Long before I even knew what a Stephen King was, I developed an epic distaste for clowns, and I never managed to develop a balloon fancy – something which most kids seem to have had at one point or the other. Sewage and drains have held no appeal for decades due to fear of floating. Needless to say, there is Misery and Kathy Bates who decided to use a sledge hammer and mash Jimmy’s legs. No blood. No gore. And I was physically sick. The fact that both books were disturbing on a whole other level is a matter for a different post.

2. Enemy Mine (1987)

Some years ago Boyfriend Mine and I were discussing 80s and 90s movies and he mentioned Enemy Mine at which point I had an epiphany because I realized that he was talking about one of THE movies.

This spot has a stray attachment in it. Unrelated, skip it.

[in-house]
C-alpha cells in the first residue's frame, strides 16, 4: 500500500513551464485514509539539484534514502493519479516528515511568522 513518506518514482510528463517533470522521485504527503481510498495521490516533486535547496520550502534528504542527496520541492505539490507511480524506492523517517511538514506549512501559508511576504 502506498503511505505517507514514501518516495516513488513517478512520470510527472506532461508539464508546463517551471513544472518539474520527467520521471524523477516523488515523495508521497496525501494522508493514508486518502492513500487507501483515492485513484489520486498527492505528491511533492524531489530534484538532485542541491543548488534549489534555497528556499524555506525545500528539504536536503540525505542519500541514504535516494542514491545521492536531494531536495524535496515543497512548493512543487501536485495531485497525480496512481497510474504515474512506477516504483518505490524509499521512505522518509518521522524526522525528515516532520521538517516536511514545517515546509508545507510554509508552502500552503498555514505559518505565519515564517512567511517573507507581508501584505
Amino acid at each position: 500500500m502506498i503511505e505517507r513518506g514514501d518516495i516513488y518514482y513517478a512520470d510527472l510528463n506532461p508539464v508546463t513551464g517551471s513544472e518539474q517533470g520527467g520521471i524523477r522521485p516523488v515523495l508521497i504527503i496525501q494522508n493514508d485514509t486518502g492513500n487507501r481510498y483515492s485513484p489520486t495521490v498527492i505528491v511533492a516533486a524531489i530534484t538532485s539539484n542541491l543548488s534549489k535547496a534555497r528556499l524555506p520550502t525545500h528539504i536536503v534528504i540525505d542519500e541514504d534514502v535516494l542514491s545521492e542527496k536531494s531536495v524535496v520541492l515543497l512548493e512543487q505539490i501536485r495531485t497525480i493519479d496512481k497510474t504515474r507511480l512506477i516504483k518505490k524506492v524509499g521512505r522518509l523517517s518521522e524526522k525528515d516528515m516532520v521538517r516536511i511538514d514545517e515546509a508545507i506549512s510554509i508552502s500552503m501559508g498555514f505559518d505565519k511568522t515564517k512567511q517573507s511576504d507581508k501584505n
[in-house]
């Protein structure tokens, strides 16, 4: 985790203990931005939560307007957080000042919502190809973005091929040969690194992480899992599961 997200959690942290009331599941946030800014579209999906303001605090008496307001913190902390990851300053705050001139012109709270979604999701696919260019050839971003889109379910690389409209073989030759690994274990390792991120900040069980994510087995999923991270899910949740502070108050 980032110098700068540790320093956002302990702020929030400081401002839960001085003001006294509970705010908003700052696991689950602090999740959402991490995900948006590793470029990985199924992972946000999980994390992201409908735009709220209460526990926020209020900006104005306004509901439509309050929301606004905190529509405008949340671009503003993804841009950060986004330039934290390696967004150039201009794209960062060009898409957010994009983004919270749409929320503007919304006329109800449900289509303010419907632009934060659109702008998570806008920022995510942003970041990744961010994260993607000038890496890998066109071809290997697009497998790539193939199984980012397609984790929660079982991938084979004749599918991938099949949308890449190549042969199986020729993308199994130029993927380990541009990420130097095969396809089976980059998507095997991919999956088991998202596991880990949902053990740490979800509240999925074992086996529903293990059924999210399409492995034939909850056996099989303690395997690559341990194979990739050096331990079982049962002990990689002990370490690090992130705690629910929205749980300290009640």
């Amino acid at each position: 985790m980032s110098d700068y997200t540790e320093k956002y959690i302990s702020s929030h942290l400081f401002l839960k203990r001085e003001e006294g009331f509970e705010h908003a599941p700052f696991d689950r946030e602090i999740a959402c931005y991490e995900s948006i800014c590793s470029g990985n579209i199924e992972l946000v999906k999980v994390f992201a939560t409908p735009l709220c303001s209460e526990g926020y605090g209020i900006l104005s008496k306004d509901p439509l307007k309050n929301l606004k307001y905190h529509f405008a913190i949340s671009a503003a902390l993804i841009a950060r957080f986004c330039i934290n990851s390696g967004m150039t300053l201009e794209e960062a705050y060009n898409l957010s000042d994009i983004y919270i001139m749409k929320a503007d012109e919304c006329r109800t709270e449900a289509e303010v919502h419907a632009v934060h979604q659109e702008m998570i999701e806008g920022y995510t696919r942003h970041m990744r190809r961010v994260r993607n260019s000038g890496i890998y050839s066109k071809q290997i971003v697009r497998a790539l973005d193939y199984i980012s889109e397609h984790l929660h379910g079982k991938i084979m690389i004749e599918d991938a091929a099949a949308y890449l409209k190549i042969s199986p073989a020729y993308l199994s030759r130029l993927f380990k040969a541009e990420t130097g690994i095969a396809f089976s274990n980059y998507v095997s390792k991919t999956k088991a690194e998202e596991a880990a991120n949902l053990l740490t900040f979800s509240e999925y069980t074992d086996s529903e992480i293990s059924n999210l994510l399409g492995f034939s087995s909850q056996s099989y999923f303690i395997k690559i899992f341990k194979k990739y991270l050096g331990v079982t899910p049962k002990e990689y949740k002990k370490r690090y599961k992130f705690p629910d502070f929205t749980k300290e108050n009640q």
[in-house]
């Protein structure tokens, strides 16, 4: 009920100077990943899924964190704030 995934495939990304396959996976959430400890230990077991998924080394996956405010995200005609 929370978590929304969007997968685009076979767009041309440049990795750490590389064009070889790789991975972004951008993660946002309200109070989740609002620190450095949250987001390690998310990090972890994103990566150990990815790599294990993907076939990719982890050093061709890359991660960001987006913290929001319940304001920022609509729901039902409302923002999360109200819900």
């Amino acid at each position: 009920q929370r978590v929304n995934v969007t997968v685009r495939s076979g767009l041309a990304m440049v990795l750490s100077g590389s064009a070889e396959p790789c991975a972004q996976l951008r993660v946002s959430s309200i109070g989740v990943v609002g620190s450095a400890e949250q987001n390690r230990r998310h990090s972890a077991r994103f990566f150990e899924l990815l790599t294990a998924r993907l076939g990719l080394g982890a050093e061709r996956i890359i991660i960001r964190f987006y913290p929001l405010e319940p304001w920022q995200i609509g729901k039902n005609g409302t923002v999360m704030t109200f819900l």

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In this movie, one of the main characters is an alien, which is in itself perfectly normal. Now this alien, who I’d considered a dude, turns out not only not to be a dude but to be pregnant, because it’s “that time”. I think this movie was a major step on my road to realization that being different is cool, that you just need to try and understand and accept those differences.

Jurassic Park paraphrased it nicely in 1993: “Life finds a way”. Then Feyerabend expanded on it: “The only principle that does not inhibit progress is: anything goes”, after which Le Guin pretty much nailed it (as she usually does, the vixen): “The only thing that makes life possible is permanent, intolerable uncertainty: not knowing what comes next.”

3. Waterland (1992)